Tonia stumbled upon a really great blog post over the weekend. So good that she wanted to rush upstairs and point and gush and say, “Look look this is so good you have to read this!” She didn’t, because I was in Podcast Mode for all of Sunday and when I’m in Podcast Mode I tend to hold my hand up in the air like a traffic cop, and stop people dead in their tracks when they want to talk to me. Single minded podcaster, that’s me. Tonia was so good on Sunday, and the podcast happened because she brought me food all day, and basically left me alone to to work. Eventually I came up for air, and I sat down at her work laptop on the kitchen table (on weekends there are five laptops in this house – Tonia swears they follow her home) and I got to read the thing she was so excited about.
Written by a guy named Clay Shirky it’s a transcript of a talk he gave at the recent Web 2.0 conference, about the impact of gin in the early industrial age. No really. When people were moving from farms to factories, society was so whacked out by the upheaval of a long standing social order that pushcart vendors sold gin in the neighborhoods, and everyone basically went on a bender for an entire generation. Eventually society sorted itself out and and realized that there were some good things that could come out of life in the cities, like museums and libraries and basic education for children. Once an entire generation of people were done freaking out about changes to society, there was a whole lot of what Shirky likes to call “cognitive surplus” that made all the good things we associate with the industrial age happen.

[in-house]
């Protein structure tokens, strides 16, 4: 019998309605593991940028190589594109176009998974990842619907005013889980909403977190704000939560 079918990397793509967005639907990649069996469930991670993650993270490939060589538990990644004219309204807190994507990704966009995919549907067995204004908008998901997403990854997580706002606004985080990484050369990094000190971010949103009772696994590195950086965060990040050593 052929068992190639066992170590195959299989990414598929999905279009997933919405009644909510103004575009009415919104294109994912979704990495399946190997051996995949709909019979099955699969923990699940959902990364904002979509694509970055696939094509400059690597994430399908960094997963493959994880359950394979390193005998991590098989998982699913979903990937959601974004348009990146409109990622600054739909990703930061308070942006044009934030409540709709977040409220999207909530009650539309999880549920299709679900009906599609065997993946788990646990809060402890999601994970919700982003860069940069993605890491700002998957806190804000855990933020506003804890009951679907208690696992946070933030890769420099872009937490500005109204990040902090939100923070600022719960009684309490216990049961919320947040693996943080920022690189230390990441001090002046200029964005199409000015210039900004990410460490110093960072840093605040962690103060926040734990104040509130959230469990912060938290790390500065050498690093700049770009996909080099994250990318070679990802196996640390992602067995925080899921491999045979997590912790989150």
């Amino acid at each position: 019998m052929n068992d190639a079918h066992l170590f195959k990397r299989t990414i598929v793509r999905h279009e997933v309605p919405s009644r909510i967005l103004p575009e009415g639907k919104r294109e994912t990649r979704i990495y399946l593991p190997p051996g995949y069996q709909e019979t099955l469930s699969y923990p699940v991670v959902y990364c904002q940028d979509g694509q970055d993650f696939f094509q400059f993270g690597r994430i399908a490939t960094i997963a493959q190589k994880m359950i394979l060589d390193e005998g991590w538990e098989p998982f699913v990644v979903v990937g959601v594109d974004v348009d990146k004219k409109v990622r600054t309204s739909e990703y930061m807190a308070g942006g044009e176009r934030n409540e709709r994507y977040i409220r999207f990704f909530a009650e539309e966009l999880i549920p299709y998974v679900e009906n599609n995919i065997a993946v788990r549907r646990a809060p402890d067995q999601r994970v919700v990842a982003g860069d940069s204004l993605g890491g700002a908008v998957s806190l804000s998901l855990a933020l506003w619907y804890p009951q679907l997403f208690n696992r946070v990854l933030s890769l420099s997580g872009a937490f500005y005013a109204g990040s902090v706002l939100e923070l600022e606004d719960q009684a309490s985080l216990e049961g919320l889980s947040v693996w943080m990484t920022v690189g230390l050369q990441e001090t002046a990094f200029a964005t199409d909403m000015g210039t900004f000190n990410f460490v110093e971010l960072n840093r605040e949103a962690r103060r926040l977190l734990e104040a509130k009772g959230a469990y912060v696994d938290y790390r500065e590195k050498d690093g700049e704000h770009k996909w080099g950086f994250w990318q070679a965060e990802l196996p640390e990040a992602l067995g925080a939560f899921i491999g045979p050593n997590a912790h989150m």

I love looking at parallels between the industrial revolution at the turn of the last century, and the information revolution at the turn of the most recent one. When my casual interest in the scouting movement last summer morphed into a sort of minor obsession this year, what struck me were the similarities between the Modern Age of the late 19th and early 20th centuries, that gave rise to scouting, and the Modern Age we are living in now. The world looks a lot different, but despite the proliferation of modern conveniences, we are not so different from our great grandparents. We worry that the world moves too fast, just as they did. We long for real community, and connection with self and others that seems to be missing from our own age. I am becoming convinced that this is what drives the crafting movement of our own Modern Age. There isn’t much else to explain our desire to make things by hand, in a world that no longer needs us to do that.
Clay goes on to say that TV sitcoms are the gin of our age. That we’ve been on a Gilligan’s Island and Desperate Housewives bender for some time now. An entire generation of people lost to Lost. It’s my generation, and it’s hard to argue with what he says. It’s not like I watch a lot of television, but I do watch. I’m gutted that I was so focused on getting the podcast out, that I completely forgot about the BBC biopic about Jane Austen last night. I would have loved to have seen it. Reading Shirky’s piece, however, reminded me this morning I really didn’t miss much.